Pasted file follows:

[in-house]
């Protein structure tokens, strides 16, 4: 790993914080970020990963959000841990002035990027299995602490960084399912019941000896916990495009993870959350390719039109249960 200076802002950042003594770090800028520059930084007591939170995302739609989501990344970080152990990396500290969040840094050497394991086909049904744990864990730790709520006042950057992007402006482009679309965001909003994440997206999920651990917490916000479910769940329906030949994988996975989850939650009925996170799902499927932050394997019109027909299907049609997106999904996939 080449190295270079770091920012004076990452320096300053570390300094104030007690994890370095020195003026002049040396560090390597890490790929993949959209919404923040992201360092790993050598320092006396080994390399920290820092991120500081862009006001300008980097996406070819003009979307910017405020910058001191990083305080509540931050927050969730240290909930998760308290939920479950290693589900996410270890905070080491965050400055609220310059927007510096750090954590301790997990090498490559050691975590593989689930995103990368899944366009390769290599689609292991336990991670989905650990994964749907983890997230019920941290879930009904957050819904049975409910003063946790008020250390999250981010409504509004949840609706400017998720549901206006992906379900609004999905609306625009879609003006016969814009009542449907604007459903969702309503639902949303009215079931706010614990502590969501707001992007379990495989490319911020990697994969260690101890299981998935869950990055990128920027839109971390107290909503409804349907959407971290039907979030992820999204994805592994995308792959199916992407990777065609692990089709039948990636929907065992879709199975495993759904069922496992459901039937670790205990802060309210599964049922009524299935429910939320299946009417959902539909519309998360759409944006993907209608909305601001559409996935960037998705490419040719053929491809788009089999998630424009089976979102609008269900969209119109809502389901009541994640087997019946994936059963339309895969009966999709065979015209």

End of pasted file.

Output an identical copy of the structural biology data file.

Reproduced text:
[in-house]
């Protein structure tokens, strides 16, 4: 790993914080970020990963959000841990002035990027299995602490960084399912019941000896916990495009993870959350390719039109249960 200076802002950042003594770090800028520059930084007591939170995302739609989501990344970080152990990396500290969040840094050497394991086909049904744990864990730790709520006042950057992007402006482009679309965001909003994440997206999920651990917490916000479910769940329906030949994988996975989850939650009925996170799902499927932050394997019109027909299907049609997106999904996939 080449190295270079770091920012004076990452320096300053570390300094104030007690994890370095020195003026002049040396560090390597890490790929993949959209919404923040992201360092790993050598320092006396080994390399920290820092991120500081862009006001300008980097996406070819003009979307910017405020910058001191990083305080509540931050927050969730240290909930998760308290939920479950290693589900996410270890905070080491965050400055609220310059927007510096750090954590301790997990090498490559050691975590593989689930995103990368899944366009390769290599689609292991336990991670989905650990994964749907983890997230019920941290879930009904957050819904049975409910003063946790008020250390999250981010409504509004949840609706400017998720549901206006992906379900609004999905609306625009879609003006016969814009009542449907604007459903969702309503639902949303009215079931706010614990502590969501707001992007379990495989490319911020990697994969260690101890299981998935869950990055990128920027839109971390107290909503409804349907959407971290039907979030992820999204994805592994995308792959199916992407990777065609692990089709039948990636929907065992879709199975495993759904069922496992459901039937670790205990802060309210599964049922009524299935429910939320299946009417959902539909519309998360759409944006993907209608909305601001559409996935960037998705490419040719053929491809788009089999998630424009089976979102609008269900969209119109809502389901009541994640087997019946994936059963339309895969009966999709065979015209």